Don’t ask!

Today’s morning name, but it comes with crucial context. The Don’t ask! in question is not the neutral use of the negative imperative, advising the addressee not to ask someone about something (Don’t ask them about the ducks in the kitchen; that just makes them crazy), but instead is a formula of Yiddish-influenced English, normally used only by (American) Jews (or gentiles culturally close to this community), when someone has in fact just asked about the matter in question (the tsuris tsores ‘troubles’); the speaker doesn’t go on to avoid this sensitive matter, but instead embraces it, launching into kvetching ‘complaining’ about it.

The formula Don’t ask!  then serves as an announcement — a kind of alarm bell, if you will — that the speaker is about to go off on a (perhaps extended) kvetch.

Two examples, both illustrating attitudes towards male homosexuality (specifically, in a woman’s son), the second exemplifying another feature of Yiddish-influenced English (not previously discussed on this blog), the mildly derogatory lexical item feygele(h) / faygele(h) ‘gay man’.

— from Born To Kvetch: Yiddish Language and Culture in All Its Moods, by Michael Wex:


— from a blog posting  “Some of My Favorite Jewish Jokes” (whose author, to judge from its link, might, or might not, be Lawrence Attard Bezzina):


(Further Yiddish notes: naches ‘pleasure, proud enjoyment’; vos ‘what’; the borrowings oy and nu (discussed in earlier postings on this blog); the loan translations in how’s / what’s by you? and vos / what for a N?)

Background: Jewish humor. From Wikipedia:

Jewish humor is the long tradition of humor in Judaism dating back to the Torah and the Midrash from the ancient Middle East, but generally refers to the more recent stream of verbal and often anecdotal humor of Ashkenazi Jews which took root in the United States over the last hundred years, including in secular Jewish culture. European Jewish humor in its early form developed in the Jewish community of the Holy Roman Empire, with theological satire becoming a traditional way of clandestinely opposing Christianization.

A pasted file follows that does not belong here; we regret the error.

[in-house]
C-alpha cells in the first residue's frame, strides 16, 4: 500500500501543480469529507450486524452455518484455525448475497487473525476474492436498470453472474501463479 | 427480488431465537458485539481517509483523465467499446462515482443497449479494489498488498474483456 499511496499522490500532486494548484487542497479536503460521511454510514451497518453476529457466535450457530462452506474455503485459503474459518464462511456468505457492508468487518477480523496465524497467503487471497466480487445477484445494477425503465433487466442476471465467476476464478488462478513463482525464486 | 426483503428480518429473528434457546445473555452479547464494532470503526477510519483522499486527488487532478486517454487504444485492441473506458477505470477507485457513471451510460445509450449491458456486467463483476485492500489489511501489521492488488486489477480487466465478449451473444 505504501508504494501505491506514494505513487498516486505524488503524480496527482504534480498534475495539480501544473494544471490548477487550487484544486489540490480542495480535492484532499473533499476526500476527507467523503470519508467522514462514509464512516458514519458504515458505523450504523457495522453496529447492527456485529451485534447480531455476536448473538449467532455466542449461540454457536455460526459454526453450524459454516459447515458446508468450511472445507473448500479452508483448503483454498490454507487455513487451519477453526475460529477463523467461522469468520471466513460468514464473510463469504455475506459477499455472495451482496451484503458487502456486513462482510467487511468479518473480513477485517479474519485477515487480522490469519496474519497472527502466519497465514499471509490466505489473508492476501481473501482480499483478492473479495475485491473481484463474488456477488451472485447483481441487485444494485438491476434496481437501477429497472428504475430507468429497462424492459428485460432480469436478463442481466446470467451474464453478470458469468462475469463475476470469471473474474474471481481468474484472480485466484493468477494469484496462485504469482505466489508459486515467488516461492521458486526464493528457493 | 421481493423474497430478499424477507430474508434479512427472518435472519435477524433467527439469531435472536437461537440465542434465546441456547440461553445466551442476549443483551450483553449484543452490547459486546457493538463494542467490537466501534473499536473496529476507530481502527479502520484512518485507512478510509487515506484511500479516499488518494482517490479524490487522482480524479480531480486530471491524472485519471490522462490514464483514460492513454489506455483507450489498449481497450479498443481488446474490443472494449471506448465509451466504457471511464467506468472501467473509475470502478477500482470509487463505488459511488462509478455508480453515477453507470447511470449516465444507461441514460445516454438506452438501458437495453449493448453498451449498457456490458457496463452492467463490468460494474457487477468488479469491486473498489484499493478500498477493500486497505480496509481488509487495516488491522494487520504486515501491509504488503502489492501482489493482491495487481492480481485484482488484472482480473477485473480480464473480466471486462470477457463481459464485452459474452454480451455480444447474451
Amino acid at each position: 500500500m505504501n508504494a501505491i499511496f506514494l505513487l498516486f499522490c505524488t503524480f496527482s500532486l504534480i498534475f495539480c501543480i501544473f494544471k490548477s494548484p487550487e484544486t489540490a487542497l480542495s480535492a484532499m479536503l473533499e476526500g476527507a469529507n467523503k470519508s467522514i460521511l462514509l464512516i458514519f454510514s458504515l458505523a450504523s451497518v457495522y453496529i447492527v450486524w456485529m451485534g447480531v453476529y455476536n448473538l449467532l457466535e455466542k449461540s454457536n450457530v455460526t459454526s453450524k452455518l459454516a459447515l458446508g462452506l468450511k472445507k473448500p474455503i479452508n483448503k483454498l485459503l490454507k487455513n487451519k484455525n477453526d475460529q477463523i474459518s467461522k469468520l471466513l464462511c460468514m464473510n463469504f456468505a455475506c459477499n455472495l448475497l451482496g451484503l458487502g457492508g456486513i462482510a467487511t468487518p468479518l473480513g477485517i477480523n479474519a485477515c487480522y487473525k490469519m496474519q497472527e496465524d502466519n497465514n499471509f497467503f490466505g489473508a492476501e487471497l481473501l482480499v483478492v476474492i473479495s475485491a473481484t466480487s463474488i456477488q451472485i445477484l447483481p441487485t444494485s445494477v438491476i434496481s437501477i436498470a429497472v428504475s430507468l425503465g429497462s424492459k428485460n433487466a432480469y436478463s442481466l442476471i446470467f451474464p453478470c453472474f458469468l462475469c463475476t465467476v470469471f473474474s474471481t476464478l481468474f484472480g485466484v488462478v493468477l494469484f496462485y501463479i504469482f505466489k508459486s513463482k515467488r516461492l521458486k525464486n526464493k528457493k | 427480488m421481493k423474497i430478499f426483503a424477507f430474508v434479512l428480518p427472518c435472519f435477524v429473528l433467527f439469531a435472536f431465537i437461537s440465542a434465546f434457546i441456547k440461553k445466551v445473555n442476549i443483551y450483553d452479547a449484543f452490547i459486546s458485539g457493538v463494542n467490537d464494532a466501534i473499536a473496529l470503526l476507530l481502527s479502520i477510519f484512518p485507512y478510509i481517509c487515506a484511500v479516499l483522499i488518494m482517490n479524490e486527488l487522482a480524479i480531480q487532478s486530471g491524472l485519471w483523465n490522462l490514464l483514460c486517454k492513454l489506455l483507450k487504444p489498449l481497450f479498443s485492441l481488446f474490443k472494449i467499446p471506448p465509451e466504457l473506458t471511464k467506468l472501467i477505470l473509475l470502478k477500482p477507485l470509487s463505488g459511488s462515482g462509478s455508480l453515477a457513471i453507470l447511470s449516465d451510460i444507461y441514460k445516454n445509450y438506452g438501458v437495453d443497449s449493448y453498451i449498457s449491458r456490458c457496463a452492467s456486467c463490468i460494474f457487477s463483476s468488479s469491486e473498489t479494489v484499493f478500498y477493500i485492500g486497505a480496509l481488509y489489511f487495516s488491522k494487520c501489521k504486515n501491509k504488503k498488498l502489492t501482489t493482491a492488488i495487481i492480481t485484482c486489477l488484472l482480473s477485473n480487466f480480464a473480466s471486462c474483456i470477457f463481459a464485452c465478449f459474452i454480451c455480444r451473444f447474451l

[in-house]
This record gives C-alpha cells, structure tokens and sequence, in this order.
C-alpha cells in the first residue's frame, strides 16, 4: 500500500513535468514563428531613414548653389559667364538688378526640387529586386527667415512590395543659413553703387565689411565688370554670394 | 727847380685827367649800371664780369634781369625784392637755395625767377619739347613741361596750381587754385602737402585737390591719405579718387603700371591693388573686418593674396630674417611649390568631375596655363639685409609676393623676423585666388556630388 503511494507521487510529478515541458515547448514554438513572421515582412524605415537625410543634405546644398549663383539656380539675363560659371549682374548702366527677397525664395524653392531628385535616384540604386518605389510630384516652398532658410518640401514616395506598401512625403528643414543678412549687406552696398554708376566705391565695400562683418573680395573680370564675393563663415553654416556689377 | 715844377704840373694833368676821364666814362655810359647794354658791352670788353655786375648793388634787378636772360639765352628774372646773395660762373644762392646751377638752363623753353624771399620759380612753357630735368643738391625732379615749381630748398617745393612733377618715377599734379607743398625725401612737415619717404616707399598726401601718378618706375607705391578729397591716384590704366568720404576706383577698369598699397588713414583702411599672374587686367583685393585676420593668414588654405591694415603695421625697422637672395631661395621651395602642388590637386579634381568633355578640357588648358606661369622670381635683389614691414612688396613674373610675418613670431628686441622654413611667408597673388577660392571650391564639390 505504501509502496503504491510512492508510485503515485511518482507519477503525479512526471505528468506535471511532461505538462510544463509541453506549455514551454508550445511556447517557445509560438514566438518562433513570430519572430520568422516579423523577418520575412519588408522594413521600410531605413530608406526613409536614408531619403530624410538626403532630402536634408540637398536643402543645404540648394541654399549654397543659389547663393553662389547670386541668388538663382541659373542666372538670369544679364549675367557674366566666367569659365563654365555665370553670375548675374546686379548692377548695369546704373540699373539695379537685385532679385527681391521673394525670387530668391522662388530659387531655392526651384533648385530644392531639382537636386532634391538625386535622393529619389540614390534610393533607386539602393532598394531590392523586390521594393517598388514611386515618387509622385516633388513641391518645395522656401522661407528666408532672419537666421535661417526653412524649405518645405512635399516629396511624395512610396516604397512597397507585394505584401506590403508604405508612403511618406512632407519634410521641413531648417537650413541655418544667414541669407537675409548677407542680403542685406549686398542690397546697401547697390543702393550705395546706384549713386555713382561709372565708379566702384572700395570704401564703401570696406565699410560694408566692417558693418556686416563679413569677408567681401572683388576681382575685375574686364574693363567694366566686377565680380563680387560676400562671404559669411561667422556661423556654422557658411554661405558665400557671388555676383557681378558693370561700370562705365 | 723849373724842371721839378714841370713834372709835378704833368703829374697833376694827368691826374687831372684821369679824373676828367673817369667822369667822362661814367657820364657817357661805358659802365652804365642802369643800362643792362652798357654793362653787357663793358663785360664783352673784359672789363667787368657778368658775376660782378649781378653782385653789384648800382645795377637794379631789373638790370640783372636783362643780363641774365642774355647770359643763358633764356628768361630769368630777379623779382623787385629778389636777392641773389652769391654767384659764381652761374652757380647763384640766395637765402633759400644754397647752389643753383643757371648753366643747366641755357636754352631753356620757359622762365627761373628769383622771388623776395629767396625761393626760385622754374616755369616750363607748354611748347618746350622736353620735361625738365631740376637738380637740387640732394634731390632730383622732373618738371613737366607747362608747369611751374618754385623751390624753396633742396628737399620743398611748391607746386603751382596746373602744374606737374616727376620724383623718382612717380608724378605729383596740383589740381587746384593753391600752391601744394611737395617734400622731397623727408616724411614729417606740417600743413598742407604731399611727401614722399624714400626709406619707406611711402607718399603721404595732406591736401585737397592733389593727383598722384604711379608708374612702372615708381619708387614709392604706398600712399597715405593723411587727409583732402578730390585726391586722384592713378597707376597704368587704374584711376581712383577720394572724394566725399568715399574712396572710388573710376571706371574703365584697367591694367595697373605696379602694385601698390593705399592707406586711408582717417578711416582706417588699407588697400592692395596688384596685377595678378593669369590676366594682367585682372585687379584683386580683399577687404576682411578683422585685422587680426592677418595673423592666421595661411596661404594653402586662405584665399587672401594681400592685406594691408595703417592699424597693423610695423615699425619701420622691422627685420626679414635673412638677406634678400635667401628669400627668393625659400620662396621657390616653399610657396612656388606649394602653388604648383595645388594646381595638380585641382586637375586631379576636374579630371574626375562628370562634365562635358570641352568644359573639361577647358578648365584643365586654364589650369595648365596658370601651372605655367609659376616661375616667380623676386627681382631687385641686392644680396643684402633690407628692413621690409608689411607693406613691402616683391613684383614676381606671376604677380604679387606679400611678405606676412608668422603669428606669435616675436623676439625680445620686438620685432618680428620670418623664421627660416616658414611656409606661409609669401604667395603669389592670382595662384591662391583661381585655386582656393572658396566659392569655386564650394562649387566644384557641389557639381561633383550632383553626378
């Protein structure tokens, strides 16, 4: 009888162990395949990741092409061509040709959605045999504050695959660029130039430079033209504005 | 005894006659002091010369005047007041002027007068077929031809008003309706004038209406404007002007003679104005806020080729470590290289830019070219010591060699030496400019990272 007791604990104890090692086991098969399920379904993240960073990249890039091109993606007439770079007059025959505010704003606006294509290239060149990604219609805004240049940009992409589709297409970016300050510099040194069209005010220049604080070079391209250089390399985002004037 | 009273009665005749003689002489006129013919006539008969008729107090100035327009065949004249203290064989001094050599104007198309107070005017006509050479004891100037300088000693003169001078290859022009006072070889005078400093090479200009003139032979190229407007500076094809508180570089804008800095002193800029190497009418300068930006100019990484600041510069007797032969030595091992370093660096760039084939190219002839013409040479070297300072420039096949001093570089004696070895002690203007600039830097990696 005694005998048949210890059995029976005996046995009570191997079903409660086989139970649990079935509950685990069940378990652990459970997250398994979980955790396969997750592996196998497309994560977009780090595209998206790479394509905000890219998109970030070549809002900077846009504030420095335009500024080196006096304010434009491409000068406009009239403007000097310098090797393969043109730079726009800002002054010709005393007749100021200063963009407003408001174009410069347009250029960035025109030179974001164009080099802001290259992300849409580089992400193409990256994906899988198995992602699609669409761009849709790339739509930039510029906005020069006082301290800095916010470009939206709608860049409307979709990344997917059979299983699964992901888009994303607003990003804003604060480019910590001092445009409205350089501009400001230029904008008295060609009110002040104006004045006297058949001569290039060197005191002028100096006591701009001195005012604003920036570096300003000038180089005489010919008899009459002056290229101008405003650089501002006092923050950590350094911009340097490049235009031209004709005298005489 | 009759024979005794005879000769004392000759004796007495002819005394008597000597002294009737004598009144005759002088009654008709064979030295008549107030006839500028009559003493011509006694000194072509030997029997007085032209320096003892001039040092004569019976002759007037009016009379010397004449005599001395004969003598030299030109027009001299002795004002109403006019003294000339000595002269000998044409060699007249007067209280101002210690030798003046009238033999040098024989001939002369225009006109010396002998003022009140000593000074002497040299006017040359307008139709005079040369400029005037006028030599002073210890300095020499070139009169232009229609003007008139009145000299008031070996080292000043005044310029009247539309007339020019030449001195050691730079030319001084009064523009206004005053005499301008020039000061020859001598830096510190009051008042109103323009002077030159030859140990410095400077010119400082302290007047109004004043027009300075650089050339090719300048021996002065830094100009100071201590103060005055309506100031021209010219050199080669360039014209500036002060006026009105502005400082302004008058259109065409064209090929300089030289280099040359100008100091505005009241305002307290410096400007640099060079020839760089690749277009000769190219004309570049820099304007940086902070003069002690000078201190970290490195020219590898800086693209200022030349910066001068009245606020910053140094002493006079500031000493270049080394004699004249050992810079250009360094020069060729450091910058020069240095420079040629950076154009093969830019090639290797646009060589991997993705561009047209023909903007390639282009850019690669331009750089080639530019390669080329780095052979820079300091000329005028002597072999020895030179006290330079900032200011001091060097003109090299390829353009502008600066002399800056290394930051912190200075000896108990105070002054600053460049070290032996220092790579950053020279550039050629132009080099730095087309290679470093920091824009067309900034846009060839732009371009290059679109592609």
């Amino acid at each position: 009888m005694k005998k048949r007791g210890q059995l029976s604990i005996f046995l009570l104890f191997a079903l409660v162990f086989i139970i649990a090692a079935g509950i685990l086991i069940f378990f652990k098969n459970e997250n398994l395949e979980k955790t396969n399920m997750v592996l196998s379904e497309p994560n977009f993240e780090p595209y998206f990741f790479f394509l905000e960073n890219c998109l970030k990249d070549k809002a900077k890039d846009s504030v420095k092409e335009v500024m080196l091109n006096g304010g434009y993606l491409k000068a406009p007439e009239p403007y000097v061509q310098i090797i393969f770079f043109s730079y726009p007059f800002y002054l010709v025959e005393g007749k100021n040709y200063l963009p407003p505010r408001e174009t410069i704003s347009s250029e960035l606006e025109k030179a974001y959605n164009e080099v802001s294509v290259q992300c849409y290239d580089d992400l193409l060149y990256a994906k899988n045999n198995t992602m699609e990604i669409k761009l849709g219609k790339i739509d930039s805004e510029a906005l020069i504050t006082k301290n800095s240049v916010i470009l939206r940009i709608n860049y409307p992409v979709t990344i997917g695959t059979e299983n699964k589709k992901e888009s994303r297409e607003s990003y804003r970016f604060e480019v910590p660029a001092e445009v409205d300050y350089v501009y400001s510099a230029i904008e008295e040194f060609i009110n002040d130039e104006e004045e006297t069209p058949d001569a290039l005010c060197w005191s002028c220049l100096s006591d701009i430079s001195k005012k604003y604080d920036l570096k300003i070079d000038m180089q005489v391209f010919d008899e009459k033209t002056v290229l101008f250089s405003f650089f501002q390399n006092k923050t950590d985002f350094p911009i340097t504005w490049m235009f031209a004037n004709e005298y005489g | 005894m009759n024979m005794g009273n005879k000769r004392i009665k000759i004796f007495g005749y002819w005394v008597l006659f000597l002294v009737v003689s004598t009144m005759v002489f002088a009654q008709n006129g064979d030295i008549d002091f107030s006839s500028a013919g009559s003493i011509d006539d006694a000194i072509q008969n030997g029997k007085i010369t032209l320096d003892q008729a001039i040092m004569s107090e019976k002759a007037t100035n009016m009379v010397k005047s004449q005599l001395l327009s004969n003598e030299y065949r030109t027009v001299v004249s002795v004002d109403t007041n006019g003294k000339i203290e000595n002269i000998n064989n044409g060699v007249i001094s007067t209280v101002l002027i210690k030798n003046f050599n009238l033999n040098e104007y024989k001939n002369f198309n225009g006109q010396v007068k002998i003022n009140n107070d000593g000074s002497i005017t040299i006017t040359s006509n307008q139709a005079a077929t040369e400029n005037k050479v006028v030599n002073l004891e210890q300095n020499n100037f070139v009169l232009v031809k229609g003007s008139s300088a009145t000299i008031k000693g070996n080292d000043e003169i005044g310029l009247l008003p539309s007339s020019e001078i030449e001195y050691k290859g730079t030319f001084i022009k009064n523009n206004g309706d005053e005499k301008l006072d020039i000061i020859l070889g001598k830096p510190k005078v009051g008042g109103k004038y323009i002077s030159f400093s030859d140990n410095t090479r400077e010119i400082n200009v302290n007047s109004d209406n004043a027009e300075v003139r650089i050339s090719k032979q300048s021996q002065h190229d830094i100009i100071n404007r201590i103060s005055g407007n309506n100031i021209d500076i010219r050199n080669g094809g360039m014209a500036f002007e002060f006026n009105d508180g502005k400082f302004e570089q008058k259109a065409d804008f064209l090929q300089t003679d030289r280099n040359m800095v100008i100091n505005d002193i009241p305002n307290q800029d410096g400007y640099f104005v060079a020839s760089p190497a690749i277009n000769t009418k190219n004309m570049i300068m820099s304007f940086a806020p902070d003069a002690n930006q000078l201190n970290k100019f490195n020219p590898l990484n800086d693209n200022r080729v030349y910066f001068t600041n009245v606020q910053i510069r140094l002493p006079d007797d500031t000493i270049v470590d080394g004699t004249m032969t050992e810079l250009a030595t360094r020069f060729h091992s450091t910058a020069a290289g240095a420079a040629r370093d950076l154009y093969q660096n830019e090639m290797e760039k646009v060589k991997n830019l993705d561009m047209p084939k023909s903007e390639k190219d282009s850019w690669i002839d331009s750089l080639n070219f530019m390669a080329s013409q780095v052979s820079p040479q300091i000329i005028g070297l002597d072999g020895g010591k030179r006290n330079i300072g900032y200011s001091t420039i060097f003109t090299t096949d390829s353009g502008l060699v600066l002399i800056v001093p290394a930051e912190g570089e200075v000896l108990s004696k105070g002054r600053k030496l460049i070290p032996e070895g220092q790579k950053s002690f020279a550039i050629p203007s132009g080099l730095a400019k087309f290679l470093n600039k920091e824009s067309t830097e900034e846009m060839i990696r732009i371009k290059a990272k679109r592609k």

Modern Jewish humor emerged during the nineteenth century among German-speaking Jews of the Haskalah (Jewish Enlightenment), matured in the shtetls of the Russian Empire, and then flourished in twentieth-century America, arriving with the millions of Jews who emigrated from Eastern Europe between the 1880s and the early 1920s.

Beginning with vaudeville, and continuing through radio, stand-up comedy, film, and television, a disproportionately high percentage of American, German, and Russian comedians have been Jewish. Time estimated in 1978 that 80 percent of professional American comics were Jewish.

Jewish humor, while diverse, favors wordplay, irony, and satire, and its themes are highly anti-authoritarian, mocking religious and secular life alike. Sigmund Freud considered Jewish humor unique in that its humor is primarily derived from mocking of the in-group (Jews) rather than the “other”. However rather than simply being self-deprecating it also contains a dialectical element of self-praise, which works in the opposite direction.

… American Jewish humor: Role of Yiddish: Some Yiddish words may sound comical to an English speaker. Terms like shnook and shmendrik, shlemiel and shlimazel (often considered inherently funny words) were exploited for their humorous sounds, as were “Yinglish” shm-reduplication constructs, such as “fancy-schmancy”. Yiddish constructions — such as ending sentences with questions — became part of the verbal word play of Jewish comedians.